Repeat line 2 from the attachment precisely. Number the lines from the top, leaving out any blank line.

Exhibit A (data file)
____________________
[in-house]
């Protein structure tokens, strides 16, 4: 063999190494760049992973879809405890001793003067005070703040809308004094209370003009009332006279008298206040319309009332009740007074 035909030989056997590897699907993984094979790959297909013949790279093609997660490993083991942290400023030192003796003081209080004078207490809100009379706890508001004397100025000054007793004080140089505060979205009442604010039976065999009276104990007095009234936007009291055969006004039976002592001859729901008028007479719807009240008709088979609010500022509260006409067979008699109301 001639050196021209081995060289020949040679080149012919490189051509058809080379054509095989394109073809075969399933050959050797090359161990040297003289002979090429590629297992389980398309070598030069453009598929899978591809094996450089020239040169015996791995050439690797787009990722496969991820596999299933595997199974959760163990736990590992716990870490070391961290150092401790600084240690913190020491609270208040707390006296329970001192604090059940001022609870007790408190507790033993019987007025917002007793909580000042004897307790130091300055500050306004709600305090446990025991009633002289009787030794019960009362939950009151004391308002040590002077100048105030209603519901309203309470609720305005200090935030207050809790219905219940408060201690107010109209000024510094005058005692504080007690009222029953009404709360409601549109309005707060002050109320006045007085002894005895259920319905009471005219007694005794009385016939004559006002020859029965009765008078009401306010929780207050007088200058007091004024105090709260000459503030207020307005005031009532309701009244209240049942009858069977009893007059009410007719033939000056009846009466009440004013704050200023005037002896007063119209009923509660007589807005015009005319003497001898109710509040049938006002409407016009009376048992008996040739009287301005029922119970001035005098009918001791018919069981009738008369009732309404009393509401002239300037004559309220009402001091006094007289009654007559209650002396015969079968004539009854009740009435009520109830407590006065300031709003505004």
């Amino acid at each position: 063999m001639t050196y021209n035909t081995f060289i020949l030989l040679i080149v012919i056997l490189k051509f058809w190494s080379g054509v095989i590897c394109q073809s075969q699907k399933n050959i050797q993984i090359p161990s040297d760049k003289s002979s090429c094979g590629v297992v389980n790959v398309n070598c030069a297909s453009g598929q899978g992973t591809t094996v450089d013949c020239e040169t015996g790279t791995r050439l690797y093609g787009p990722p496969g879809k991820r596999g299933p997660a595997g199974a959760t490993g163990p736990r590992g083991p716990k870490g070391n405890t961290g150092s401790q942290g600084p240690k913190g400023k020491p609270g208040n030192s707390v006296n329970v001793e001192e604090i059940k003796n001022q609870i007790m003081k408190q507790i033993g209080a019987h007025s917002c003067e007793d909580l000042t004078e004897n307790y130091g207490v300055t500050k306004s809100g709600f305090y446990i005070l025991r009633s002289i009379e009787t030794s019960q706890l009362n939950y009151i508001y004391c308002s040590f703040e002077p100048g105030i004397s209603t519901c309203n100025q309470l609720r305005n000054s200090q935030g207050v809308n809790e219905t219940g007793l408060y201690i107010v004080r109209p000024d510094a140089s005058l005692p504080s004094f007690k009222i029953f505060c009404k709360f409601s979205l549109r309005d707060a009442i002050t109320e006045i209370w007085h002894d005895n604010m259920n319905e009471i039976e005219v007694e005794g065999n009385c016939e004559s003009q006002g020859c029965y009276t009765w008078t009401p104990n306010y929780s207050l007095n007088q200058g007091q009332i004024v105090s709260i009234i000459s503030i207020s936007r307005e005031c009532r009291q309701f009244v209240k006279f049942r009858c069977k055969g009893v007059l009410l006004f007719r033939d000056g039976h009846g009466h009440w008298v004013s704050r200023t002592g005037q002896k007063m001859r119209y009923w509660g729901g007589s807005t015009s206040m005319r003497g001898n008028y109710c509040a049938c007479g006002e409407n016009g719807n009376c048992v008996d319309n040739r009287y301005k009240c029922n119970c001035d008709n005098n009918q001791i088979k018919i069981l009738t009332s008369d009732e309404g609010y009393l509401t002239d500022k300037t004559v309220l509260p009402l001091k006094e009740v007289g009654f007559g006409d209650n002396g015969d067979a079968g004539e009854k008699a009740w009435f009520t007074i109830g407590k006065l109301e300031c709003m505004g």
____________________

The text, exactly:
């Protein structure tokens, strides 16, 4: 063999190494760049992973879809405890001793003067005070703040809308004094209370003009009332006279008298206040319309009332009740007074 035909030989056997590897699907993984094979790959297909013949790279093609997660490993083991942290400023030192003796003081209080004078207490809100009379706890508001004397100025000054007793004080140089505060979205009442604010039976065999009276104990007095009234936007009291055969006004039976002592001859729901008028007479719807009240008709088979609010500022509260006409067979008699109301 001639050196021209081995060289020949040679080149012919490189051509058809080379054509095989394109073809075969399933050959050797090359161990040297003289002979090429590629297992389980398309070598030069453009598929899978591809094996450089020239040169015996791995050439690797787009990722496969991820596999299933595997199974959760163990736990590992716990870490070391961290150092401790600084240690913190020491609270208040707390006296329970001192604090059940001022609870007790408190507790033993019987007025917002007793909580000042004897307790130091300055500050306004709600305090446990025991009633002289009787030794019960009362939950009151004391308002040590002077100048105030209603519901309203309470609720305005200090935030207050809790219905219940408060201690107010109209000024510094005058005692504080007690009222029953009404709360409601549109309005707060002050109320006045007085002894005895259920319905009471005219007694005794009385016939004559006002020859029965009765008078009401306010929780207050007088200058007091004024105090709260000459503030207020307005005031009532309701009244209240049942009858069977009893007059009410007719033939000056009846009466009440004013704050200023005037002896007063119209009923509660007589807005015009005319003497001898109710509040049938006002409407016009009376048992008996040739009287301005029922119970001035005098009918001791018919069981009738008369009732309404009393509401002239300037004559309220009402001091006094007289009654007559209650002396015969079968004539009854009740009435009520109830407590006065300031709003505004």